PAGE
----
After returning to New York I applied to the Regency College of the State of New York, took one graduate entrance exam and one English CLEP test, then received my bachelor’s degree with credits transferred from Utah. The door behind me was opened and I entered UTS. Three years later, in 1993, I earned a M.Div. from the seminary and a new door opened in front of me.

Around this time True Father was in the process of restoring the University of Bridgeport (UB). I applied there and was admitted into the only doctoral course they offered, in education. In 2004, I graduated with an Ed.D. The education I sacrificed to join the movement came back a hundred fold. Sacrifice is never lost if we just keep moving forward.


UTS helped me in other ways too, for example, meeting UTS alumni. Just last week Koji Masuda, President of YFWP-Japan, was here in Nepal heading up a free health clinic with four doctors and seven nurses from the Isshin Hospital in Japan. At the same time, he led a service project with 14 volunteers from the Youth Federation for World Peace – Japan. They conducted programs in three cities of Nepal.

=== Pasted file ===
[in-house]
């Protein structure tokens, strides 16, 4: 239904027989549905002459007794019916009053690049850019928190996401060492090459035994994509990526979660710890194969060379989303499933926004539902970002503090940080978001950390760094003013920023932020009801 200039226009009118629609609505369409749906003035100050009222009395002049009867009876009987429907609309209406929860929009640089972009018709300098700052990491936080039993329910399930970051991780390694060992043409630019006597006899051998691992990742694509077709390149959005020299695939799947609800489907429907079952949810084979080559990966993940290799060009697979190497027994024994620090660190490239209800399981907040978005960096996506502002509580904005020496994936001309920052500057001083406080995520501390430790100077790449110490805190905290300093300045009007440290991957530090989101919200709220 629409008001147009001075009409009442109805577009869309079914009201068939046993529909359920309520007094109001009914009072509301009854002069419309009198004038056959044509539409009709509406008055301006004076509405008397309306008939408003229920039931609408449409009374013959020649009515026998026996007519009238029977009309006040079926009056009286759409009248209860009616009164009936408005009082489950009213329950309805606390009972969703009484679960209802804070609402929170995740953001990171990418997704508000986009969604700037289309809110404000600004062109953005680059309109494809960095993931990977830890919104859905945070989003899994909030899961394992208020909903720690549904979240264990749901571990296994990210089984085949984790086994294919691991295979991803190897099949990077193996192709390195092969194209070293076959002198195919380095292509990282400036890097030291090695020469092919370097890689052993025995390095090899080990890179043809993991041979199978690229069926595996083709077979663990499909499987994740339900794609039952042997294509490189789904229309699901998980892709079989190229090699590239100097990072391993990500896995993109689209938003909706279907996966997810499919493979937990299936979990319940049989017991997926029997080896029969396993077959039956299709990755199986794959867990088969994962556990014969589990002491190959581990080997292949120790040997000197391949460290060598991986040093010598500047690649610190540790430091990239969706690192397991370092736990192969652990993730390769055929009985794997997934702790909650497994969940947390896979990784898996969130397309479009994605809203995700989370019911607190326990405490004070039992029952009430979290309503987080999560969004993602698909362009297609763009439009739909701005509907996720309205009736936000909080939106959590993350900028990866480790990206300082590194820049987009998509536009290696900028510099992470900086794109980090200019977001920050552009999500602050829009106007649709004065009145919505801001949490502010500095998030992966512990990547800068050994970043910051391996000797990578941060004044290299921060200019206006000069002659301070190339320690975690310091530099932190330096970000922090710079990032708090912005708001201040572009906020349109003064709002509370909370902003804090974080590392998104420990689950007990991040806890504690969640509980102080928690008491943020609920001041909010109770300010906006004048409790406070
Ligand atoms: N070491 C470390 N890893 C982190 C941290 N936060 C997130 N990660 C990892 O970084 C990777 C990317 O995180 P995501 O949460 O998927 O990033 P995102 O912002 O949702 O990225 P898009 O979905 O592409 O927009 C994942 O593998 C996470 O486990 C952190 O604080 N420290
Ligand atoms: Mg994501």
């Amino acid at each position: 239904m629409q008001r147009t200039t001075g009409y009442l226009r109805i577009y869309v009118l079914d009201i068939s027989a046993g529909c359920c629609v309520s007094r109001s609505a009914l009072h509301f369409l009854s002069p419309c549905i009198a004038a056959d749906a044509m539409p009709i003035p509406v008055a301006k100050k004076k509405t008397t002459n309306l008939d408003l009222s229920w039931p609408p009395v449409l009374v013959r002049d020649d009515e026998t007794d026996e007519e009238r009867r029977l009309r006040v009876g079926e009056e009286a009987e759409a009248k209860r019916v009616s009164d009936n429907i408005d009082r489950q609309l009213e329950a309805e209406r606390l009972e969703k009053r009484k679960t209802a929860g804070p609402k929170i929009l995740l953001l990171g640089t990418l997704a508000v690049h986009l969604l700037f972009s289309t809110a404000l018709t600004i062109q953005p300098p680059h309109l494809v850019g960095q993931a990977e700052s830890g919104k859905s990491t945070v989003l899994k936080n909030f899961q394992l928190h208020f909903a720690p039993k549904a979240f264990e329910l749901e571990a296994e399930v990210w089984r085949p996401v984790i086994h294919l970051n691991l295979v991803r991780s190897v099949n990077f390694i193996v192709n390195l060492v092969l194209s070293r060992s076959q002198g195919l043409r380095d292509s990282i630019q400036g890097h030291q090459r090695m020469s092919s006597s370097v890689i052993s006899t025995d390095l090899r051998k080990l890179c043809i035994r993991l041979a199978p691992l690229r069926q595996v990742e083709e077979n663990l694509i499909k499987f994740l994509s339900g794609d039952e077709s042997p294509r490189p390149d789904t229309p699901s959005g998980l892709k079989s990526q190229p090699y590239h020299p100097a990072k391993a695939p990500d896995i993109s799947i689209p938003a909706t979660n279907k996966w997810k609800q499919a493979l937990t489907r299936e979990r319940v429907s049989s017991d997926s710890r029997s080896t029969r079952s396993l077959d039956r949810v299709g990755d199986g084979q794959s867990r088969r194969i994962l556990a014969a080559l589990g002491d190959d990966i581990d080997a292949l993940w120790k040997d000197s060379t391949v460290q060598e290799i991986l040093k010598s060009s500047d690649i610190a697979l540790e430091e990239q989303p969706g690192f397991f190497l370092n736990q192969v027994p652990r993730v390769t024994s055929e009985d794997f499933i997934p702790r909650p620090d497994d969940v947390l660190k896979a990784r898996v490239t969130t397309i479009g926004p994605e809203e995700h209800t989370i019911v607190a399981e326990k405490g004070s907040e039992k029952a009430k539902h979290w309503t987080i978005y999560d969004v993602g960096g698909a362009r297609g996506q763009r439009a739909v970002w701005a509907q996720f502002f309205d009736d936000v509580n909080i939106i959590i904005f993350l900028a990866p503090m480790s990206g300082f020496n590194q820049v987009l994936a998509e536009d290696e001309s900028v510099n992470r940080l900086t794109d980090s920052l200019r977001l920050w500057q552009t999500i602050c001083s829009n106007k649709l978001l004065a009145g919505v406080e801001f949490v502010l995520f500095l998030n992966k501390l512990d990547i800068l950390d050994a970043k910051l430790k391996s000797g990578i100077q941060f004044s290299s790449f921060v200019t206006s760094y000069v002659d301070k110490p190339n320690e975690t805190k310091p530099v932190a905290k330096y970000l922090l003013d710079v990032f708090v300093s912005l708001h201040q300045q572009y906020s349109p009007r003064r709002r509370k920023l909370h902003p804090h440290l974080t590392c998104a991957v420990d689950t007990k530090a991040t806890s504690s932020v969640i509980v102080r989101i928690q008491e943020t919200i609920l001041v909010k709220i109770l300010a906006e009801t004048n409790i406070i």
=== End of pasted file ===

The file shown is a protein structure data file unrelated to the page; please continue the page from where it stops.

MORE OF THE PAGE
Jin Hun Park (both of us are from the UTS class of 1993) sent his daughter Shinji Moon to Nepal last summer. This was based on the friendship we made during our time at UTS which has grown stronger over the decades. Shinji came with two other blessed children spent nearly two months here in Nepal and even attended an Asian Leadership Conference in Thailand. It was a life-changing experience for all of them.


Ginger Nicholls, a fellow UTS grad whose couple was appointed the National Messiahs to Nepal from the United Kingdom, lived here for many years and helped lay the foundation that is now in full-bloom in this nation.

UTS gave me confidence to know that Father’s teachings can solve the fundamental theological problems which the greatest minds in history have struggled with for centuries. It also gave me the key, the strategy, to know how to teach the Principle effectively. We have applied this here in Asia. Rather than teach Divine Principle as a theory or a philosophy, we apply the Principle to solve major social problems.